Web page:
On the other side of the Atlantic, the situation is not encouraging either. In the US, rising prices at petrol stations and shops create an explosive situation for the current presidential administration. Meanwhile, the cost of motor fuel for American consumers is even lower than for people in Poland or Hungary, where the fuel prices are the lowest in the EU. However, in the US, where public transport is poorly developed, even a slight increase in travel costs hits hard on the pockets and attitudes of ordinary Americans.

The situation in the US with gas prices is also dramatic. They have risen significantly over the past year; this impacts electricity prices. However, in the current environment, the US finds itself in a controversial but relatively advantageous situation for the domestic consumer. The accident at the "Freeport LNG" terminal has reduced the price pressure on the domestic market, which was exerted by the export alternative.

Amid the unfolding energy crisis, the global trade of oil and gas is undergoing fundamental changes. In particular, markets are being swapped. Traditional European suppliers redirect flows entirely to Asia, while Middle Eastern producers reorient to the EU.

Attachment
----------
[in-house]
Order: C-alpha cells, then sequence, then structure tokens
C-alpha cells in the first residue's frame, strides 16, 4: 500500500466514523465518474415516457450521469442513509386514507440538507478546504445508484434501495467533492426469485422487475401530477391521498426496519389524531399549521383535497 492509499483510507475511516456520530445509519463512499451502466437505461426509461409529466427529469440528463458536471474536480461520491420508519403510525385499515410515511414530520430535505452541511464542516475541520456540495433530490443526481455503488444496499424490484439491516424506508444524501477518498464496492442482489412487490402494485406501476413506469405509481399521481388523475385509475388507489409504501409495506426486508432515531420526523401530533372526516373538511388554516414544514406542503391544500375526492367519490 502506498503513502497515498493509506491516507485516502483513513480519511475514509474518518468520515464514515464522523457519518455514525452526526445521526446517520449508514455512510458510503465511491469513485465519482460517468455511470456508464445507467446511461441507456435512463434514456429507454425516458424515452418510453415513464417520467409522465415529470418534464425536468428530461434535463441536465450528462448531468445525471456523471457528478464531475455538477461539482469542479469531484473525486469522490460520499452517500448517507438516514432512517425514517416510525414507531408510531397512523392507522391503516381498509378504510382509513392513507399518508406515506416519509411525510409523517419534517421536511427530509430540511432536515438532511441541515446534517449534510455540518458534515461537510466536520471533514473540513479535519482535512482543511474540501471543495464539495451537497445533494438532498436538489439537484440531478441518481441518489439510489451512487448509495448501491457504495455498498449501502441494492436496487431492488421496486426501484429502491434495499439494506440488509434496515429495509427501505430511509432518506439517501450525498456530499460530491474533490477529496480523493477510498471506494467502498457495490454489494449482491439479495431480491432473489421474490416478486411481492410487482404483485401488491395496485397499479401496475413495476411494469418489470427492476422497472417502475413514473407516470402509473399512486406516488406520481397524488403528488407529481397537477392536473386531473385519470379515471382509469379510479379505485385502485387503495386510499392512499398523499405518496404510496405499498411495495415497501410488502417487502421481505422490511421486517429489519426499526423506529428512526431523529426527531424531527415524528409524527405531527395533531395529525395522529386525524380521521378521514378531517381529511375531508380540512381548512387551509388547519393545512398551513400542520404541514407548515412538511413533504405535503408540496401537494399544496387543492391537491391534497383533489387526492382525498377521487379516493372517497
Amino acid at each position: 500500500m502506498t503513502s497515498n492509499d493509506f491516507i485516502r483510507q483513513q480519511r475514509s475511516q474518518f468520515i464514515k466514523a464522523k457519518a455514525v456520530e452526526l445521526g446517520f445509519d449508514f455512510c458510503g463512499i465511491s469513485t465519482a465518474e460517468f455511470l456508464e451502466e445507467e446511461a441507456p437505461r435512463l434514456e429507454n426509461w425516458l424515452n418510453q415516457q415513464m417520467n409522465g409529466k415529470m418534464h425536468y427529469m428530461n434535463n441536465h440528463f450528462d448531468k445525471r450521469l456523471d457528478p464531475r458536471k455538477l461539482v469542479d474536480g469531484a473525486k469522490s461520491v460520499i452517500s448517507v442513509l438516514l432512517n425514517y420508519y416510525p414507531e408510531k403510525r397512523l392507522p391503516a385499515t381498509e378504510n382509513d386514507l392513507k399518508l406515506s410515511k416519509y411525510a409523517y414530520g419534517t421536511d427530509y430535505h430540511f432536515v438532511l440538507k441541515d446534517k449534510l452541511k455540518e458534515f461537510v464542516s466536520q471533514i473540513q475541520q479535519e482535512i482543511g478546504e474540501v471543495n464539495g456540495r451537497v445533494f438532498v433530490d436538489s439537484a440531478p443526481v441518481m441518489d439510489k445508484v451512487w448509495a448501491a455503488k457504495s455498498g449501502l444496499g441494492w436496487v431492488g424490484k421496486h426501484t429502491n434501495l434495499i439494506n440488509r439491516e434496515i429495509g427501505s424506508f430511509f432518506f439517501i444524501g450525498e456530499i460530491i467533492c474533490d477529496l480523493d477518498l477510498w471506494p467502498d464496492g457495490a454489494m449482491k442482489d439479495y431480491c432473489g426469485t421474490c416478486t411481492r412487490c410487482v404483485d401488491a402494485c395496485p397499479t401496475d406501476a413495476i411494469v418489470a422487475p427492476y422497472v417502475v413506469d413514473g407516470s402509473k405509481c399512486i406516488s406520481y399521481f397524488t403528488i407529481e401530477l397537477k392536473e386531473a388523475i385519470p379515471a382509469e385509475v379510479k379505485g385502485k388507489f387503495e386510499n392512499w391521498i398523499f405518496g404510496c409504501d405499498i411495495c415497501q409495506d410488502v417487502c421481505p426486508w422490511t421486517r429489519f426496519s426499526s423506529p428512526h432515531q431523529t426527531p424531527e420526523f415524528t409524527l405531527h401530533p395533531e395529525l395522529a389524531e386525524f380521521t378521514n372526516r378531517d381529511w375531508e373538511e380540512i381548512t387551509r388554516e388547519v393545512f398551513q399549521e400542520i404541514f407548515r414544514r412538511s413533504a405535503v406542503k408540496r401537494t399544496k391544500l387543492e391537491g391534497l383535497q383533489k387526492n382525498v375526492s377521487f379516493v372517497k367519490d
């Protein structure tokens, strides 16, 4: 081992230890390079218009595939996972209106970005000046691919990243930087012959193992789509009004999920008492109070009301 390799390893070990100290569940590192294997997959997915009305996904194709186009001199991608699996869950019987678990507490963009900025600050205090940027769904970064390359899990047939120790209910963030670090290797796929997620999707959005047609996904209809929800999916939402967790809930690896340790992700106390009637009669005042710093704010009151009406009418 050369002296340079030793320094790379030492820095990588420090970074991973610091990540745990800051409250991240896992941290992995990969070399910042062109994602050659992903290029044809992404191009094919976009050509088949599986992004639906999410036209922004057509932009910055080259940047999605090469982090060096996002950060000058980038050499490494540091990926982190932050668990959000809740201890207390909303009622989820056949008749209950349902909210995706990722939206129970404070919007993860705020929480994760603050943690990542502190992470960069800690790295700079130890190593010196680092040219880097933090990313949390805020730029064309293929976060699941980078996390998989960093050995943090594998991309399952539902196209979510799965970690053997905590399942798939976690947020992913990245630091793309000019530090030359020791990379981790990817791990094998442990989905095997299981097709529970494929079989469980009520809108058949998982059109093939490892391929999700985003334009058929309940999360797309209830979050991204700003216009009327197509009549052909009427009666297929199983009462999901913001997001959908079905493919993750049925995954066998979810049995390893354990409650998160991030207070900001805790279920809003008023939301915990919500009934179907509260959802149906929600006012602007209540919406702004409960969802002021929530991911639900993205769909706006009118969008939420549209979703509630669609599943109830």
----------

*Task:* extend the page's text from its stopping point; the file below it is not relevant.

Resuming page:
The global energy crisis is exacerbating the food crisis. At the same time, hard times are coming for oil and gas importers. For example, Jordan and Egypt, which depend entirely on food and hydrocarbon imports, are in danger of experiencing turmoil shortly. These countries have a shattered financial system and a high proportion of young, unemployed people with nothing to lose. Armed clashes between demonstrators and police are already taking place in Sri Lanka, where the economy has collapsed. Protests continue in Peru, where living standards have fallen severely. In India, crowds have taken to the streets to protest against cuts in the armed forces. In Laos, the economy is on the brink of default, and in Colombia, the amount of money required to maintain a minimum acceptable standard of living has doubled.